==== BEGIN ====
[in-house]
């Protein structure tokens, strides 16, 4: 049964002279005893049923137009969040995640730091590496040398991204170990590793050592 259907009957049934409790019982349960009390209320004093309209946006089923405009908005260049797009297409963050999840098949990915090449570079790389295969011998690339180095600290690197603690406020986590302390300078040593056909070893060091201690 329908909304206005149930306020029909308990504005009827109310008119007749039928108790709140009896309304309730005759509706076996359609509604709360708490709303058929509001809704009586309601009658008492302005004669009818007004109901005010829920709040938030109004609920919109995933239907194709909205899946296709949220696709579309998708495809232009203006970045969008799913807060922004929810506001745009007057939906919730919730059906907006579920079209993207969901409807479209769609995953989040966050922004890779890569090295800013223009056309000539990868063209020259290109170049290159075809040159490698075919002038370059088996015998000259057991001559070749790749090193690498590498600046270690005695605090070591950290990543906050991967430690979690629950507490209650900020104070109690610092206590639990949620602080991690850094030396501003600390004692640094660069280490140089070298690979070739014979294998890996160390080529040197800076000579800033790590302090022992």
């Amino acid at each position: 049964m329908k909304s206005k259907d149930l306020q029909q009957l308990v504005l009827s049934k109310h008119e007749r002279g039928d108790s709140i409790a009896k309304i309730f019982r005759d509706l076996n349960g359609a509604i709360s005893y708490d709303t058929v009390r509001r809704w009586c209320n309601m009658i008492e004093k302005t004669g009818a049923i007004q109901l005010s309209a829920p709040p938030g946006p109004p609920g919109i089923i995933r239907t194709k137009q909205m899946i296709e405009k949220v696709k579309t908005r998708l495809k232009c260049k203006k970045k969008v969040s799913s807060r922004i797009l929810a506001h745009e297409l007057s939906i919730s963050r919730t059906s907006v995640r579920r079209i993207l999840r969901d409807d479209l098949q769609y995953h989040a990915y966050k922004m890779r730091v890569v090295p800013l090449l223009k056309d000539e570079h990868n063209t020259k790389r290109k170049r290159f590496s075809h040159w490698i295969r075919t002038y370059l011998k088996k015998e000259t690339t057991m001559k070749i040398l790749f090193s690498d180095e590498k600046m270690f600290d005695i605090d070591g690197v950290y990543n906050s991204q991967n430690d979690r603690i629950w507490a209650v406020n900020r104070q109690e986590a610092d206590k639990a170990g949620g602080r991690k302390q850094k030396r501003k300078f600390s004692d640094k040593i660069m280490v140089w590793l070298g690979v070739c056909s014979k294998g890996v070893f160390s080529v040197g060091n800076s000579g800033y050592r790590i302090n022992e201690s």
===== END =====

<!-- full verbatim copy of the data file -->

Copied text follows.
[in-house]
């Protein structure tokens, strides 16, 4: 049964002279005893049923137009969040995640730091590496040398991204170990590793050592 259907009957049934409790019982349960009390209320004093309209946006089923405009908005260049797009297409963050999840098949990915090449570079790389295969011998690339180095600290690197603690406020986590302390300078040593056909070893060091201690 329908909304206005149930306020029909308990504005009827109310008119007749039928108790709140009896309304309730005759509706076996359609509604709360708490709303058929509001809704009586309601009658008492302005004669009818007004109901005010829920709040938030109004609920919109995933239907194709909205899946296709949220696709579309998708495809232009203006970045969008799913807060922004929810506001745009007057939906919730919730059906907006579920079209993207969901409807479209769609995953989040966050922004890779890569090295800013223009056309000539990868063209020259290109170049290159075809040159490698075919002038370059088996015998000259057991001559070749790749090193690498590498600046270690005695605090070591950290990543906050991967430690979690629950507490209650900020104070109690610092206590639990949620602080991690850094030396501003600390004692640094660069280490140089070298690979070739014979294998890996160390080529040197800076000579800033790590302090022992």
């Amino acid at each position: 049964m329908k909304s206005k259907d149930l306020q029909q009957l308990v504005l009827s049934k109310h008119e007749r002279g039928d108790s709140i409790a009896k309304i309730f019982r005759d509706l076996n349960g359609a509604i709360s005893y708490d709303t058929v009390r509001r809704w009586c209320n309601m009658i008492e004093k302005t004669g009818a049923i007004q109901l005010s309209a829920p709040p938030g946006p109004p609920g919109i089923i995933r239907t194709k137009q909205m899946i296709e405009k949220v696709k579309t908005r998708l495809k232009c260049k203006k970045k969008v969040s799913s807060r922004i797009l929810a506001h745009e297409l007057s939906i919730s963050r919730t059906s907006v995640r579920r079209i993207l999840r969901d409807d479209l098949q769609y995953h989040a990915y966050k922004m890779r730091v890569v090295p800013l090449l223009k056309d000539e570079h990868n063209t020259k790389r290109k170049r290159f590496s075809h040159w490698i295969r075919t002038y370059l011998k088996k015998e000259t690339t057991m001559k070749i040398l790749f090193s690498d180095e590498k600046m270690f600290d005695i605090d070591g690197v950290y990543n906050s991204q991967n430690d979690r603690i629950w507490a209650v406020n900020r104070q109690e986590a610092d206590k639990a170990g949620g602080r991690k302390q850094k030396r501003k300078f600390s004692d640094k040593i660069m280490v140089w590793l070298g690979v070739c056909s014979k294998g890996v070893f160390s080529v040197g060091n800076s000579g800033y050592r790590i302090n022992e201690s």